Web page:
Grit Dewatering, Washing System Designed For Smaller Treatment Plants

Grit Dewatering, Washing System Designed For Smaller Treatment Plants
The SpiraSnail screw-type grit dewatering system from Hydro International

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The SpiraSnail screw-type grit dewatering system from Hydro International, designed to work in combination with the GritCup washing system, achieves 95 percent removal of grit 106 microns and larger and 70 to 75 percent removal of 75 to 106 micron particles, helping reduce grit deposition and abrasive wear in downstream processes.

Applications include new wastewater treatment plants, treatment plant retrofits with a peak capacity of 10 mgd, or as a replacement for worn or ineffective grit treatment systems.

“The GritCup and SpiraSnail system has been specifically developed as a joint solution to grit washing and dewatering,” says Adam Neumayer, operations director, Hydro International U.S. Wastewater Division. “Many smaller- and medium-sized treatment plants have struggled with the cost of grit-related maintenance from abrasive wear and deposition of grit.”

Conventional washing and dewatering systems can lose fine grit particles, sending them back to the process, and contain large volumes of organics that increase the weight and volume of material to be disposed. The organics retain water and decompose, creating odors.

“The GritCup and SpiraSnail system produces few volatile solids, so odors are reduced,” he says.

Optimized for intermittent operation to reduce energy usage, the GritCup features large internal clearances and internal volumes, reducing the risk of plugging from solids and wet-weather grit volumes. In the SpiraSnail, grit slurry enters the conically shaped clarifier tangentially and under a baffle, preventing exposure to the clarified effluent exiting over the perimeter weir. Grit follows a predetermined path to the slowly turning screw, reducing the risk of becoming resuspended and discharged.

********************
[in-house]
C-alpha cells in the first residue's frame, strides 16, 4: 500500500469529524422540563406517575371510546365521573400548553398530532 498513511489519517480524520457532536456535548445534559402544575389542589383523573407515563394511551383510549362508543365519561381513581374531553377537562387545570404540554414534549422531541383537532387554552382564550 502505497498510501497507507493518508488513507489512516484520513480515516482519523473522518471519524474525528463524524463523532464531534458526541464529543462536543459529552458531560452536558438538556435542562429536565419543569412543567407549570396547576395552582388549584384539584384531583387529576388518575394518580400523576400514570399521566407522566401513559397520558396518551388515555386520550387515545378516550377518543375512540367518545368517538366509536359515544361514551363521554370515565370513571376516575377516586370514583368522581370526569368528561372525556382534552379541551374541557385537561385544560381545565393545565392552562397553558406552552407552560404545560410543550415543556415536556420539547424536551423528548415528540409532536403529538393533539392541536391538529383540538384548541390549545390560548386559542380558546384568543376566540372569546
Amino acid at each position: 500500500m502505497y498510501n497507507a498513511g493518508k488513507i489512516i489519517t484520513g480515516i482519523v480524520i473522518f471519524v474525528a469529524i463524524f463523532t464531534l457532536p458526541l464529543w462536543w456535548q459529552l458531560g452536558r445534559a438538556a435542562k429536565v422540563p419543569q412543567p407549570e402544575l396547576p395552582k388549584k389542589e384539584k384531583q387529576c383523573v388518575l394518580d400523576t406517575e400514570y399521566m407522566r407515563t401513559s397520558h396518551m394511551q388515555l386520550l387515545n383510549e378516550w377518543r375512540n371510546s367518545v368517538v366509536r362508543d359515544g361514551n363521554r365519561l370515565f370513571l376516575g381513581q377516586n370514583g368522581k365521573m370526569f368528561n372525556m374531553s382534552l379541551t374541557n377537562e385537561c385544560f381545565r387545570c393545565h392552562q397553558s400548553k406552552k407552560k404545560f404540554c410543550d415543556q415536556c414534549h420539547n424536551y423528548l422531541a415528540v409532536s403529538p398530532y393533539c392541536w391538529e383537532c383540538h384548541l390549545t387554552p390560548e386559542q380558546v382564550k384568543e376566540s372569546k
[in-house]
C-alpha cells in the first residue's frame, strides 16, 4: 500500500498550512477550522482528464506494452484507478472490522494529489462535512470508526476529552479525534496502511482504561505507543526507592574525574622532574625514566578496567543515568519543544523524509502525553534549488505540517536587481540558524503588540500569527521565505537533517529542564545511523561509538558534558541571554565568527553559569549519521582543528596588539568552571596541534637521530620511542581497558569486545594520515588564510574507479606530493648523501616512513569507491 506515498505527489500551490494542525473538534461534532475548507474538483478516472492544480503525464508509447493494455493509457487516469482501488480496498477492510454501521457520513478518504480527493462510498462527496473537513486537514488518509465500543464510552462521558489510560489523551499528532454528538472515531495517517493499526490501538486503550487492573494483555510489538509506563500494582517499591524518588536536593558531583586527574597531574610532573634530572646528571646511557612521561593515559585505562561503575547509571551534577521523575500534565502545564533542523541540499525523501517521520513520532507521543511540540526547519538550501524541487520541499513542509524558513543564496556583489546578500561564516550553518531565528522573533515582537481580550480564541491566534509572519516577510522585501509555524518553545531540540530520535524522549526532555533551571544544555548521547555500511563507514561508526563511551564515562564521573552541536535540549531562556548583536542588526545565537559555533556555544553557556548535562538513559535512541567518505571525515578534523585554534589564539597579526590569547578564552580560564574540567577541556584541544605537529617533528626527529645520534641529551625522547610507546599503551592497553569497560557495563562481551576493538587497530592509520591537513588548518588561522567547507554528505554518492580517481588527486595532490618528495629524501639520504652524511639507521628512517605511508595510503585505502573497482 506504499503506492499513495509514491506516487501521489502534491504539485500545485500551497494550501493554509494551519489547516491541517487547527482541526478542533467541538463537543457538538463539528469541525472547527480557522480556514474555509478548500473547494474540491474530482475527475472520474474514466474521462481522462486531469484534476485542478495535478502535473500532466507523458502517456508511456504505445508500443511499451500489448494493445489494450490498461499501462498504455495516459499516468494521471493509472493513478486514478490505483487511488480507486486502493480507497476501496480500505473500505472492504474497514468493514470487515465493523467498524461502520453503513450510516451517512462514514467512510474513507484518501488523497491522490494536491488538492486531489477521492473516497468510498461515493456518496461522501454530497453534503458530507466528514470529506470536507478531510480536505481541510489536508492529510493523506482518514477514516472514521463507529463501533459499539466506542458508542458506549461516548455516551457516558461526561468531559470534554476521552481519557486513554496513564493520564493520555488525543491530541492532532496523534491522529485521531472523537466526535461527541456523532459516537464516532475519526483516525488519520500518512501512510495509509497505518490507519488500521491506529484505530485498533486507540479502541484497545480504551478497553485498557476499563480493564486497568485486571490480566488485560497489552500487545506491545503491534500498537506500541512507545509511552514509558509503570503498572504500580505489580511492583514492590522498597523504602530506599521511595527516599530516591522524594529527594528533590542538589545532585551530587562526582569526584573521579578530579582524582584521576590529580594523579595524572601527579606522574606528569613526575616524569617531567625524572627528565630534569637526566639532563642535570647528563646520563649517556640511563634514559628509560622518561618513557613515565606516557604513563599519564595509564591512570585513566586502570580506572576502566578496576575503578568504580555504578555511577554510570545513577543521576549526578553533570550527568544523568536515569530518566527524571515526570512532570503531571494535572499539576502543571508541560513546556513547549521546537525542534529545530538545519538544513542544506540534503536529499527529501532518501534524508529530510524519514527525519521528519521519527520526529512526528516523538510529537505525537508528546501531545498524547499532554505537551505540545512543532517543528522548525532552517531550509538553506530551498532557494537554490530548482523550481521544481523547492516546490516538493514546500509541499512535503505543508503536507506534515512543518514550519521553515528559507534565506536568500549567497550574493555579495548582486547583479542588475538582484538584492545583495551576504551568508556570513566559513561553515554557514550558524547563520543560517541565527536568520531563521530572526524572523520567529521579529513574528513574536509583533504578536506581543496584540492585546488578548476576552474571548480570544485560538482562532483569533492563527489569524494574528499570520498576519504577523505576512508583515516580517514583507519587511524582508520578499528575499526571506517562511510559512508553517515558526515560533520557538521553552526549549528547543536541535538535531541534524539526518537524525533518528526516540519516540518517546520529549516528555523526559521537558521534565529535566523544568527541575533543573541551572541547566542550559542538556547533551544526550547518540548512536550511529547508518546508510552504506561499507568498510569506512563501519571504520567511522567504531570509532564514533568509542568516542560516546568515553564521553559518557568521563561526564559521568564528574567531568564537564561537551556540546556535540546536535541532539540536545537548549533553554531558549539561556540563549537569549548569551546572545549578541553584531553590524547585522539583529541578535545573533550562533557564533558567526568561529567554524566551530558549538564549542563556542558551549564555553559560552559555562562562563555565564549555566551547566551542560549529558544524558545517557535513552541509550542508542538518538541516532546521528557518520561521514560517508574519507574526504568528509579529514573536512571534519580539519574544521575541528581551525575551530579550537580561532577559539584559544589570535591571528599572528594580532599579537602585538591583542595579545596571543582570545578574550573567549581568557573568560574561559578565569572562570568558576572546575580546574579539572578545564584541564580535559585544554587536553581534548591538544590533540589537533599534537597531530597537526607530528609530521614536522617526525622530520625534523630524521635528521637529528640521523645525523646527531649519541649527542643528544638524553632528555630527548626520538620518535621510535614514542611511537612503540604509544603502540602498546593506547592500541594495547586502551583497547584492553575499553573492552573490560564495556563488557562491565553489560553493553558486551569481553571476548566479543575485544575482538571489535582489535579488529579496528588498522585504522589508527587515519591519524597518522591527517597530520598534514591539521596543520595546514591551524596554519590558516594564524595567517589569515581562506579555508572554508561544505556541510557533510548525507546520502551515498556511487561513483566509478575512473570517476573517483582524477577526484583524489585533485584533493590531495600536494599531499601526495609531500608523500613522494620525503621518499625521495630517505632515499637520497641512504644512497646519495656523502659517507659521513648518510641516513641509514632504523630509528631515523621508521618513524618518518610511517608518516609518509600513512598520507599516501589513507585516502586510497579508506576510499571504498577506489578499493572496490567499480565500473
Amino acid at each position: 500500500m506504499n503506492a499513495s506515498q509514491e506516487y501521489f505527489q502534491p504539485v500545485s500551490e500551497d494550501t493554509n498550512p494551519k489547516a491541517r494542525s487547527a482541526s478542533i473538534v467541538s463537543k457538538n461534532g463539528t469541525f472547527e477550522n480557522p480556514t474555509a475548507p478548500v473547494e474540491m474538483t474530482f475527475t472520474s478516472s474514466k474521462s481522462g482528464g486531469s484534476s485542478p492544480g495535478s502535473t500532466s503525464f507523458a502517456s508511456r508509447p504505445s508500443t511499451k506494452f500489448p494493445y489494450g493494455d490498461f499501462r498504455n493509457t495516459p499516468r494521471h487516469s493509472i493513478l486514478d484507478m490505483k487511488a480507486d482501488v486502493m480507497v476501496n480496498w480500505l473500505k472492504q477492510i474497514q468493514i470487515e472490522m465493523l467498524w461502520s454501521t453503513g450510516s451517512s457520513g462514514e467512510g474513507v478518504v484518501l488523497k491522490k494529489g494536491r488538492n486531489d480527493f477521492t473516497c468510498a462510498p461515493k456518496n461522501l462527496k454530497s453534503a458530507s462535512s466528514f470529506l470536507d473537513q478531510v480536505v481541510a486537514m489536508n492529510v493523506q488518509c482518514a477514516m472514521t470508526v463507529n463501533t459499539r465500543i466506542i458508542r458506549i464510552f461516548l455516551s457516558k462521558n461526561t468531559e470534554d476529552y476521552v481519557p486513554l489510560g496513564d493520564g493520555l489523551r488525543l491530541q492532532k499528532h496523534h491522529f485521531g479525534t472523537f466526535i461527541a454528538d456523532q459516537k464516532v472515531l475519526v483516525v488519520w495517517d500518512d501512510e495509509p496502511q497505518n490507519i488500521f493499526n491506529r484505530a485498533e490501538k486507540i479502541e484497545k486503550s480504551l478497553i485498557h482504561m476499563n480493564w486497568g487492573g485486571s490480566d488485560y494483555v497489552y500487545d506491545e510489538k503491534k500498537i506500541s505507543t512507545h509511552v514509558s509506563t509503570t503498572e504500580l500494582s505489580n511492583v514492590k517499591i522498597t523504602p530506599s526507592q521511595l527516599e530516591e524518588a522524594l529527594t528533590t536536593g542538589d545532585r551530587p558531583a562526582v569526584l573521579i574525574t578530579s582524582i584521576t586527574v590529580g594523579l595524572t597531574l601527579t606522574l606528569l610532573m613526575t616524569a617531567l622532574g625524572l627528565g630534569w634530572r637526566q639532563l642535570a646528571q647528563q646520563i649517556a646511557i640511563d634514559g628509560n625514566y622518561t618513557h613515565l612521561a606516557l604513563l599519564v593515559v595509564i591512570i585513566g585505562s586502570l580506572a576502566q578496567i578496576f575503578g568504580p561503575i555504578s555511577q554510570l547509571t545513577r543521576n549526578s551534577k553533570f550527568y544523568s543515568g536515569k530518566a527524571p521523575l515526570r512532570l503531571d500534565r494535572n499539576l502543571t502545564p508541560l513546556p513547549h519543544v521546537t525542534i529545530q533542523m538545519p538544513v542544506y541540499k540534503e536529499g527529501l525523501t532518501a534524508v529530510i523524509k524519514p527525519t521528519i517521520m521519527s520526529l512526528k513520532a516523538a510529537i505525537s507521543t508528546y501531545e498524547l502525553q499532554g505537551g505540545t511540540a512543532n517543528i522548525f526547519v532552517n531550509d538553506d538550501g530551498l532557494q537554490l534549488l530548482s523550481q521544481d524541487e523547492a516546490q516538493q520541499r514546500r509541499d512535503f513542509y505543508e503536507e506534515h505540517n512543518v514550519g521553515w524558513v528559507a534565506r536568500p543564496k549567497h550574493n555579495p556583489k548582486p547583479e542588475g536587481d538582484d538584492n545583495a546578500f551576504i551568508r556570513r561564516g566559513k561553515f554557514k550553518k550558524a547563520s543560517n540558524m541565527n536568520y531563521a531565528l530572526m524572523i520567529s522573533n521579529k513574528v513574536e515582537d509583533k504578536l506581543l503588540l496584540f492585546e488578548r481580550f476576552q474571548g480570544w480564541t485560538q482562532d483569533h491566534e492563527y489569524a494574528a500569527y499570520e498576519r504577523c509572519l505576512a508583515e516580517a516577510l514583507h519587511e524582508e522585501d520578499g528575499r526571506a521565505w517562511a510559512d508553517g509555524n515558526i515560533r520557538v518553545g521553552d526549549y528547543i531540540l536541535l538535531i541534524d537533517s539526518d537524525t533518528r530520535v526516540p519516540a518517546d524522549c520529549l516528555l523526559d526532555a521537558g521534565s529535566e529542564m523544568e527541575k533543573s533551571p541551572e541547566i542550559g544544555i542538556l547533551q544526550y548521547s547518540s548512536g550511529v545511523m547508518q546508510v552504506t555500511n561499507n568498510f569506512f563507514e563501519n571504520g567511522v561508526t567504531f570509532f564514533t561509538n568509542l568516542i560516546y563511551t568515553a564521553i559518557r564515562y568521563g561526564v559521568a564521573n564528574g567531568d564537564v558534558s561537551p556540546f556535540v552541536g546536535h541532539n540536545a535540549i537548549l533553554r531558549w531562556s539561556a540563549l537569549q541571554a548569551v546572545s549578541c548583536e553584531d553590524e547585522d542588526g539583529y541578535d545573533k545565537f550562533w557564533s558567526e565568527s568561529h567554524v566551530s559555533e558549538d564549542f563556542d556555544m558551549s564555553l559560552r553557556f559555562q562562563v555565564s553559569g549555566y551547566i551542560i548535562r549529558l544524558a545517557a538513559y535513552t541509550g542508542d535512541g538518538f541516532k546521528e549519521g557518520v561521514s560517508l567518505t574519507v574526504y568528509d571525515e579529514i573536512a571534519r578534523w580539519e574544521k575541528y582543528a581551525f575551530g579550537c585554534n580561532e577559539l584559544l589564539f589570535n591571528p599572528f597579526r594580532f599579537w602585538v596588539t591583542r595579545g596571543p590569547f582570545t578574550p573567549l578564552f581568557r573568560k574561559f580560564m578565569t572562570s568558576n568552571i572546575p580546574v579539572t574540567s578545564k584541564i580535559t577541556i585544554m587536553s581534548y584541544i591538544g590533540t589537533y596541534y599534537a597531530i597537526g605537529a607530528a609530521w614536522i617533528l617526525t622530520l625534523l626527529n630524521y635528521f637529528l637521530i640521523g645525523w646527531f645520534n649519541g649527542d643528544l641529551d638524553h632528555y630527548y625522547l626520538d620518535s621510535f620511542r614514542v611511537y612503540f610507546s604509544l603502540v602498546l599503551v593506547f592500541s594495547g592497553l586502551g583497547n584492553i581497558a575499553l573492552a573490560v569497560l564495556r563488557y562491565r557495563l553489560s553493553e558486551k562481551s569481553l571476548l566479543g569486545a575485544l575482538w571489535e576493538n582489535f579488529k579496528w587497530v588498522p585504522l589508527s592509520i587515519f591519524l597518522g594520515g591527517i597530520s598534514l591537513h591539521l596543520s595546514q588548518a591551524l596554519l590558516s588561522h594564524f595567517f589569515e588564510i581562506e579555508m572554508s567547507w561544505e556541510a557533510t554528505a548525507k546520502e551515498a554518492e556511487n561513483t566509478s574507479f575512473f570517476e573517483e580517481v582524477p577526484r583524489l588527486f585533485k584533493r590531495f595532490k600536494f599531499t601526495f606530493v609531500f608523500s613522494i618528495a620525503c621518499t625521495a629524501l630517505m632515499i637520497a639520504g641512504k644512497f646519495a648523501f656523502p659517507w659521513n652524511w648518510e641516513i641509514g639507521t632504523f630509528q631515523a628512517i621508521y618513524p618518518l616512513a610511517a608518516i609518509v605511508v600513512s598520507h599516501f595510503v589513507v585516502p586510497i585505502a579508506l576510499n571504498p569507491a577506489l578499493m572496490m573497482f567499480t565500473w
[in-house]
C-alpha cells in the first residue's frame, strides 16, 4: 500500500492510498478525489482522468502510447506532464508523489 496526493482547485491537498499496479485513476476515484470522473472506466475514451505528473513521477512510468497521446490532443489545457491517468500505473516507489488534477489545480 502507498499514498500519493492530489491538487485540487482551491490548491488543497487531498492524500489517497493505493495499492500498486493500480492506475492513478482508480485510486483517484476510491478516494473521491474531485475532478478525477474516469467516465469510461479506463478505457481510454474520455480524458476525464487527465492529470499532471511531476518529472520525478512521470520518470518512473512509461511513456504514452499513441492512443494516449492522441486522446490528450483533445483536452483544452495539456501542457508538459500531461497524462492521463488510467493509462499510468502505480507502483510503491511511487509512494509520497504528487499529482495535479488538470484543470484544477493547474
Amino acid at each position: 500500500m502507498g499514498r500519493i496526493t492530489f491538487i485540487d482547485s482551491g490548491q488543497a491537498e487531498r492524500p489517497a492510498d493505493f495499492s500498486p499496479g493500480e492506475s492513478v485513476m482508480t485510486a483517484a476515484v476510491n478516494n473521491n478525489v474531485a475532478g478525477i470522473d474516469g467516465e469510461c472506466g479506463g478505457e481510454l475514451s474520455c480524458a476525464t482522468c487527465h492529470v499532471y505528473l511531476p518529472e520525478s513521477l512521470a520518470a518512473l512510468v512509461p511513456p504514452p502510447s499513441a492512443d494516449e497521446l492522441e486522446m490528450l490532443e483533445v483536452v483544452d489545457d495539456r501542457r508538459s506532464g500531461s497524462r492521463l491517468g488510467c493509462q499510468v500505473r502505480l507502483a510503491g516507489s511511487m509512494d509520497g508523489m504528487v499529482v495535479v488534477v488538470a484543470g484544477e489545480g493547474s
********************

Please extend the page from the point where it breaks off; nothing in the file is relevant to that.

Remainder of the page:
Grit from the collection device is fed tangentially into the GritCup at a rate of 200 gpm. High-energy vortex separation forces larger particles to the perimeter of the GritCup while smaller grit particles and nonorganic matter remain suspended before settling into the boundary layer at the bottom of the unit and swept to the center for collection. Collected solids are discharged via a tangential underflow pipe.

Solids are dewatered by the rotating (2 rpm) Archimedes screw as it moves toward discharge. Clarified water is returned to the treatment plant. The combined system does not require washwater.

“Both parts of the system have very low maintenance, which is achieved mainly via visual inspection,” Neumayer says.



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